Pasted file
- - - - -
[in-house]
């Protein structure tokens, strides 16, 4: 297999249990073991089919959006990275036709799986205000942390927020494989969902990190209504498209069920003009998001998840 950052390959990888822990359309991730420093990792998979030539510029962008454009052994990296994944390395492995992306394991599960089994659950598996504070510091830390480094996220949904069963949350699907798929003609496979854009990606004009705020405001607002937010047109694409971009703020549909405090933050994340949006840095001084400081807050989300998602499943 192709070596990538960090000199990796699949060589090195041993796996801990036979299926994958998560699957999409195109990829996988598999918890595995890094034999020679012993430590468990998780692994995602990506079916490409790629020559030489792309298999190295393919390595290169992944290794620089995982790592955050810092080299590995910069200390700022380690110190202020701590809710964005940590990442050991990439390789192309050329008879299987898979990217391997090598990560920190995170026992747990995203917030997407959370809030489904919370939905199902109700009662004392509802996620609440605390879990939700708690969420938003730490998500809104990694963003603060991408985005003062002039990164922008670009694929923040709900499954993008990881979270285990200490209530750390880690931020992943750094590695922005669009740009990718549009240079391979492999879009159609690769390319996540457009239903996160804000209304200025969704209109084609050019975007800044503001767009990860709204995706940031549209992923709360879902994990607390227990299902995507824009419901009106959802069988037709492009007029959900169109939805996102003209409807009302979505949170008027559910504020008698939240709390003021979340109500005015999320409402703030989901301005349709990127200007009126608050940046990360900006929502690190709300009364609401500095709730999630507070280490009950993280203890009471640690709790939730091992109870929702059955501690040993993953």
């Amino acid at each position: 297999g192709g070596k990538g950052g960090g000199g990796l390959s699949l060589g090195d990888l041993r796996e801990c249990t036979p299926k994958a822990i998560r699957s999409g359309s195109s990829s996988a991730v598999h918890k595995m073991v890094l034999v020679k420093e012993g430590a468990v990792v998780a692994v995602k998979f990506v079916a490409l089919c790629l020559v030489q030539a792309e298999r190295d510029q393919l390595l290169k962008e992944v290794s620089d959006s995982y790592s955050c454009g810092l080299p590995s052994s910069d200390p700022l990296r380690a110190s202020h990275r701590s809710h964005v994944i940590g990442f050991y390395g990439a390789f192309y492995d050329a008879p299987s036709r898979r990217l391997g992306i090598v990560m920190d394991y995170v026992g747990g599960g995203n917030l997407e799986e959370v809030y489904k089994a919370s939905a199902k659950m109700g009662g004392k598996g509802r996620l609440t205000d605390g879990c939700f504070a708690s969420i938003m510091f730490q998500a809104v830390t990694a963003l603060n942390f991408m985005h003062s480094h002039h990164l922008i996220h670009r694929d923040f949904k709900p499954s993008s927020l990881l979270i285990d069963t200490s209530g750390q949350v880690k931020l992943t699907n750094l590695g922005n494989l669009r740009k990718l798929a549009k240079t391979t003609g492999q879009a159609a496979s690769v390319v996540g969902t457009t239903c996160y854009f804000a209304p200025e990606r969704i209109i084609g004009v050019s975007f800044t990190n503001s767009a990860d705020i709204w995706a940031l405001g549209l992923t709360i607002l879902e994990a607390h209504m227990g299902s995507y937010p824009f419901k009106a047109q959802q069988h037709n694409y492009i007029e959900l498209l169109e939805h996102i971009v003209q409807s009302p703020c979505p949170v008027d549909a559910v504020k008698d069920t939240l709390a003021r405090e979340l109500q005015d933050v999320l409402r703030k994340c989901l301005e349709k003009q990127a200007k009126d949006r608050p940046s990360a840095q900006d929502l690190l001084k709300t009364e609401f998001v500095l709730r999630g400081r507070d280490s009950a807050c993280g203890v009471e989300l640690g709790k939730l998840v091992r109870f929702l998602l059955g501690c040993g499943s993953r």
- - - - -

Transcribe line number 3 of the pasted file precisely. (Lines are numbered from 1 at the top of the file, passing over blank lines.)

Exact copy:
């Amino acid at each position: 297999g192709g070596k990538g950052g960090g000199g990796l390959s699949l060589g090195d990888l041993r796996e801990c249990t036979p299926k994958a822990i998560r699957s999409g359309s195109s990829s996988a991730v598999h918890k595995m073991v890094l034999v020679k420093e012993g430590a468990v990792v998780a692994v995602k998979f990506v079916a490409l089919c790629l020559v030489q030539a792309e298999r190295d510029q393919l390595l290169k962008e992944v290794s620089d959006s995982y790592s955050c454009g810092l080299p590995s052994s910069d200390p700022l990296r380690a110190s202020h990275r701590s809710h964005v994944i940590g990442f050991y390395g990439a390789f192309y492995d050329a008879p299987s036709r898979r990217l391997g992306i090598v990560m920190d394991y995170v026992g747990g599960g995203n917030l997407e799986e959370v809030y489904k089994a919370s939905a199902k659950m109700g009662g004392k598996g509802r996620l609440t205000d605390g879990c939700f504070a708690s969420i938003m510091f730490q998500a809104v830390t990694a963003l603060n942390f991408m985005h003062s480094h002039h990164l922008i996220h670009r694929d923040f949904k709900p499954s993008s927020l990881l979270i285990d069963t200490s209530g750390q949350v880690k931020l992943t699907n750094l590695g922005n494989l669009r740009k990718l798929a549009k240079t391979t003609g492999q879009a159609a496979s690769v390319v996540g969902t457009t239903c996160y854009f804000a209304p200025e990606r969704i209109i084609g004009v050019s975007f800044t990190n503001s767009a990860d705020i709204w995706a940031l405001g549209l992923t709360i607002l879902e994990a607390h209504m227990g299902s995507y937010p824009f419901k009106a047109q959802q069988h037709n694409y492009i007029e959900l498209l169109e939805h996102i971009v003209q409807s009302p703020c979505p949170v008027d549909a559910v504020k008698d069920t939240l709390a003021r405090e979340l109500q005015d933050v999320l409402r703030k994340c989901l301005e349709k003009q990127a200007k009126d949006r608050p940046s990360a840095q900006d929502l690190l001084k709300t009364e609401f998001v500095l709730r999630g400081r507070d280490s009950a807050c993280g203890v009471e989300l640690g709790k939730l998840v091992r109870f929702l998602l059955g501690c040993g499943s993953r």